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1.2.1 Introduction to the arm and forearm

TRANSCRIPT

(2.21)

In this section we’ll go from the shoulder to the wrist. We’ll look at the bones, joints and muscles that are involved in three different functions: elbow movement, forearm rotation, and wrist movement. We’ll also look at the vessels and nerves, from the shoulder to just below the elbow.

A good many of the muscles that are in the forearm are finger and thumb muscles. We’ll leave those out of the picture in this section, and see them when we do the hand.

We need to give a clear meaning to our usual anatomic terms, medial and lateral, anterior and posterior. When we use those terms in the upper extremity, we imagine the extremity to be fixed in this so-called anatomic position. That’s useful, but calling something medial or lateral can become pretty confusing below the elbow, because everything can rotate so much.

To get our bearings in the forearm and hand we'll often use the more convenient terms that are derived from the two functions, flexion and extension, and from the two bones of the forearm, the ulna and the radius. This is the flexor aspect of the forearm, and this is the extensor aspect. This is the ulnar side, and this side, with the thumb on it, is the radial side.

Let’s also understand the terms we use for movements. At the elbow, bending is flexion, straightening is extension. Rotation of the forearm is referred to as pronation and supination. Pronation puts the palm of the hand down, and supination brings it up. To remember which is which, remember supination has “up” in it.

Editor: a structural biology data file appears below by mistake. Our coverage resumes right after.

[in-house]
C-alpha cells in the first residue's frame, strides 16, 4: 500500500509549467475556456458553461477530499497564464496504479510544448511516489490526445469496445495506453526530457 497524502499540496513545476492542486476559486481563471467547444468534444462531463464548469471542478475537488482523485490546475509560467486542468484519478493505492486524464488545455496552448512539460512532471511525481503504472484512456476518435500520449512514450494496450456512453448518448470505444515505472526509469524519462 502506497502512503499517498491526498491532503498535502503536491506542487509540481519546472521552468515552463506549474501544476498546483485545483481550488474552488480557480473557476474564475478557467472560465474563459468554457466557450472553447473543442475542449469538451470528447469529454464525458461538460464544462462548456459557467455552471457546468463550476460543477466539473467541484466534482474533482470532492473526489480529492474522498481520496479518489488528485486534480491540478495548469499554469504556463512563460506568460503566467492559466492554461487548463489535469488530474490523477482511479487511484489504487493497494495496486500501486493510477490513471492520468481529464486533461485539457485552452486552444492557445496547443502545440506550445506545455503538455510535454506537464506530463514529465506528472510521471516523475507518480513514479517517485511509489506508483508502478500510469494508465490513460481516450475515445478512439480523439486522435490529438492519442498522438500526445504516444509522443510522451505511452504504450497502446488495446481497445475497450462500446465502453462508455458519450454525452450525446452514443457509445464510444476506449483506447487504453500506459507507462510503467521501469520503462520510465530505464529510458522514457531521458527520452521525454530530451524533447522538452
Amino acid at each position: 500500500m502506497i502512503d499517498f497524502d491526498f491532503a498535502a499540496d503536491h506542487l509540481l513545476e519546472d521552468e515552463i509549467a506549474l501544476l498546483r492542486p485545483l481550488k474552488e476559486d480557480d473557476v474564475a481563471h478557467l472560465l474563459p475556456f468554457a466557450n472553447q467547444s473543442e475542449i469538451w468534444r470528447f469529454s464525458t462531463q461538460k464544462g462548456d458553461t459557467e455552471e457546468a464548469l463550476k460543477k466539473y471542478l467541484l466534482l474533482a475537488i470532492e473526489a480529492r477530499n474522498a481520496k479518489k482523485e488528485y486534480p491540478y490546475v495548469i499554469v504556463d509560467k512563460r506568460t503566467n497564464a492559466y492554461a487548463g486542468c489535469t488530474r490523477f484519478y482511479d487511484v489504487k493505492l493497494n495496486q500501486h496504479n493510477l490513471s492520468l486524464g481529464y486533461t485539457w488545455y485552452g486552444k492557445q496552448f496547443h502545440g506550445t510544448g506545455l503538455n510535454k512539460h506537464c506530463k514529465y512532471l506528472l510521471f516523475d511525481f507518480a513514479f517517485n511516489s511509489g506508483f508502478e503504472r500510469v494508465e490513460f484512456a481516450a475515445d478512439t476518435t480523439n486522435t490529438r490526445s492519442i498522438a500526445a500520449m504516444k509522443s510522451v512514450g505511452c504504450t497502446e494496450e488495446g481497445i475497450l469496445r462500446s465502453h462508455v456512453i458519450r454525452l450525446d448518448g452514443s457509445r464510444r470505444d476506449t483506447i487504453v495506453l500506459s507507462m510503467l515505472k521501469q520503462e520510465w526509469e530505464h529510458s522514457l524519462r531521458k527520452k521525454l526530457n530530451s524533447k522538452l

At the wrist, this is flexion, this is extension. The two sideways movements of the wrist are ulnar abduction, and radial abduction. There’s one last term to define - the arm. In everyday ...

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(2.21)

In this section we’ll go from the shoulder to the wrist. We’ll look at the bones, joints and muscles that are involved in three different functions: elbow movement, forearm rotation, and wrist movement. We’ll also look at the vessels and nerves, from the shoulder to just below the elbow.

A good many of the muscles that are in the forearm are finger and thumb muscles. We’ll leave those out of the picture in this section, and see them when we do the hand.

We need to give a clear meaning to our usual anatomic terms, medial and lateral, anterior and posterior. When we use those terms in the upper extremity, we imagine the extremity to be fixed in this so-called anatomic position. That’s useful, but calling something medial or lateral can become pretty confusing below the elbow, because everything can rotate so much.

To get our bearings in the forearm and hand we'll often use the more convenient terms that are derived from the two functions, flexion and extension, and from the two bones of the forearm, the ulna and the radius. This is the flexor aspect of the forearm, and this is the extensor aspect. This is the ulnar side, and this side, with the thumb on it, is the radial side.

Let’s also understand the terms we use for movements. At the elbow, bending is flexion, straightening is extension. Rotation of the forearm is referred to as pronation and supination. Pronation puts the palm of the hand down, and supination brings it up. To remember which is which, remember supination has “up” in it.

At the wrist, this is flexion, this is extension. The two sideways movements of the wrist are ulnar abduction, and radial abduction. There’s one last term to define - the arm. In everyday conversation this whole thing is the arm, but in anatomy this is the arm, just this bit here, and this is the forearm.

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